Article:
Cathy Park Hong’s Minor Feelings is anything but minor. As an Asian woman, specifically one who hopes to pursue English graduate studies, I was continually awed by Hong’s veracity and honesty with her experiences. Minor Feelings may be part memoir, part essay, but it packs what I would argue is a significant chapter of Asian American reconciliation and history.
Hong’s story begins with an exploration of her Korean roots and adapting to a new life in America. Moreover, the long history of Asian erasure and assimilation into whiteness is a key component of Minor Feelings, even when it’s being displayed through small vignettes. While the stereotypes surrounding Koreans living in L.A. in the 1980s affected Hong’s family, one aspect unique to Hong’s story is that she discusses the pressures on Asian American authors from the publishing industry. She acknowledges that publishers “expect authors to privatize their trauma: an exceptional family or historic tragedy tests the character before they arrive at a revelation of affirmation” (Hong, pg. 49). These early sections, along with the ones that focused on her time during graduate school, are some of the most memorable and poignant. This perhaps is one of the reasons Minor Feelings is astute in its execution, while also not allowing itself to be categorized by any genre or specific narrative. I appreciated how Hong drew from the likes of other lesser-known Asian artists and authors through advocating for their stories to be told; particularly ones whose stories have been erased from history.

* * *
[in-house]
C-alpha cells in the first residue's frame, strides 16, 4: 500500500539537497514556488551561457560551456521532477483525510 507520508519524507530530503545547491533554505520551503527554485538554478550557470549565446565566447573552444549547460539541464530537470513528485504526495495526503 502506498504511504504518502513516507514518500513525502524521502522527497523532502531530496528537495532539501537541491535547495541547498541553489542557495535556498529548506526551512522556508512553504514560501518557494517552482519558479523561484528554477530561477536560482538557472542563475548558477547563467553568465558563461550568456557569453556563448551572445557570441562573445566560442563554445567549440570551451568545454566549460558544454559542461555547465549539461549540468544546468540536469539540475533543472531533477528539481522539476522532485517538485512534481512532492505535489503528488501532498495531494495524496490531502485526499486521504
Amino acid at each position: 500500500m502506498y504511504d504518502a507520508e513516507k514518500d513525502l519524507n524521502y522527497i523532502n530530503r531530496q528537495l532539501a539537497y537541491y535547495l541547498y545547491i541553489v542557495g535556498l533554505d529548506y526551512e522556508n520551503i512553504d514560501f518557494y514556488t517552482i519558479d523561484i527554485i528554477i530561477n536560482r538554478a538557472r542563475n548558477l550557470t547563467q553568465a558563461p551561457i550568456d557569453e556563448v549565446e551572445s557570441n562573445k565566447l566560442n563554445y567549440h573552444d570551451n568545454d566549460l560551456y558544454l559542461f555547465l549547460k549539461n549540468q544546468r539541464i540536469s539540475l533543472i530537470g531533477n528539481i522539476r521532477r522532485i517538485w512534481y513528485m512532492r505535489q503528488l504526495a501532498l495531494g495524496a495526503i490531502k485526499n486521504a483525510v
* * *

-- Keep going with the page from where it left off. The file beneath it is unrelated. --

Moreover, Hong explores how the concept of how Asian Americans have become a political identity. One of the most important conclusions of the book for me was at the end when Hong notes that she had never been satisfied with immigrant talking points of “not belonging” or “in-betweenness”, a sentiment that I felt as well. It is a narrative that has situated itself around points of Asian American discourse. I appreciated how Hong’s viewpoints on the Asian immigrant experience acknowledged the proximity to neoliberal tendencies and proximity to whiteness.
Minor Feelings is a book that demands to be felt, but not in the way that most essays do. While the last sections of the book felt more disconnected from the beginning, I nevertheless felt a connection between all the chapters that resonated deeply with the emotional and political feelings of what it means to be Asian American.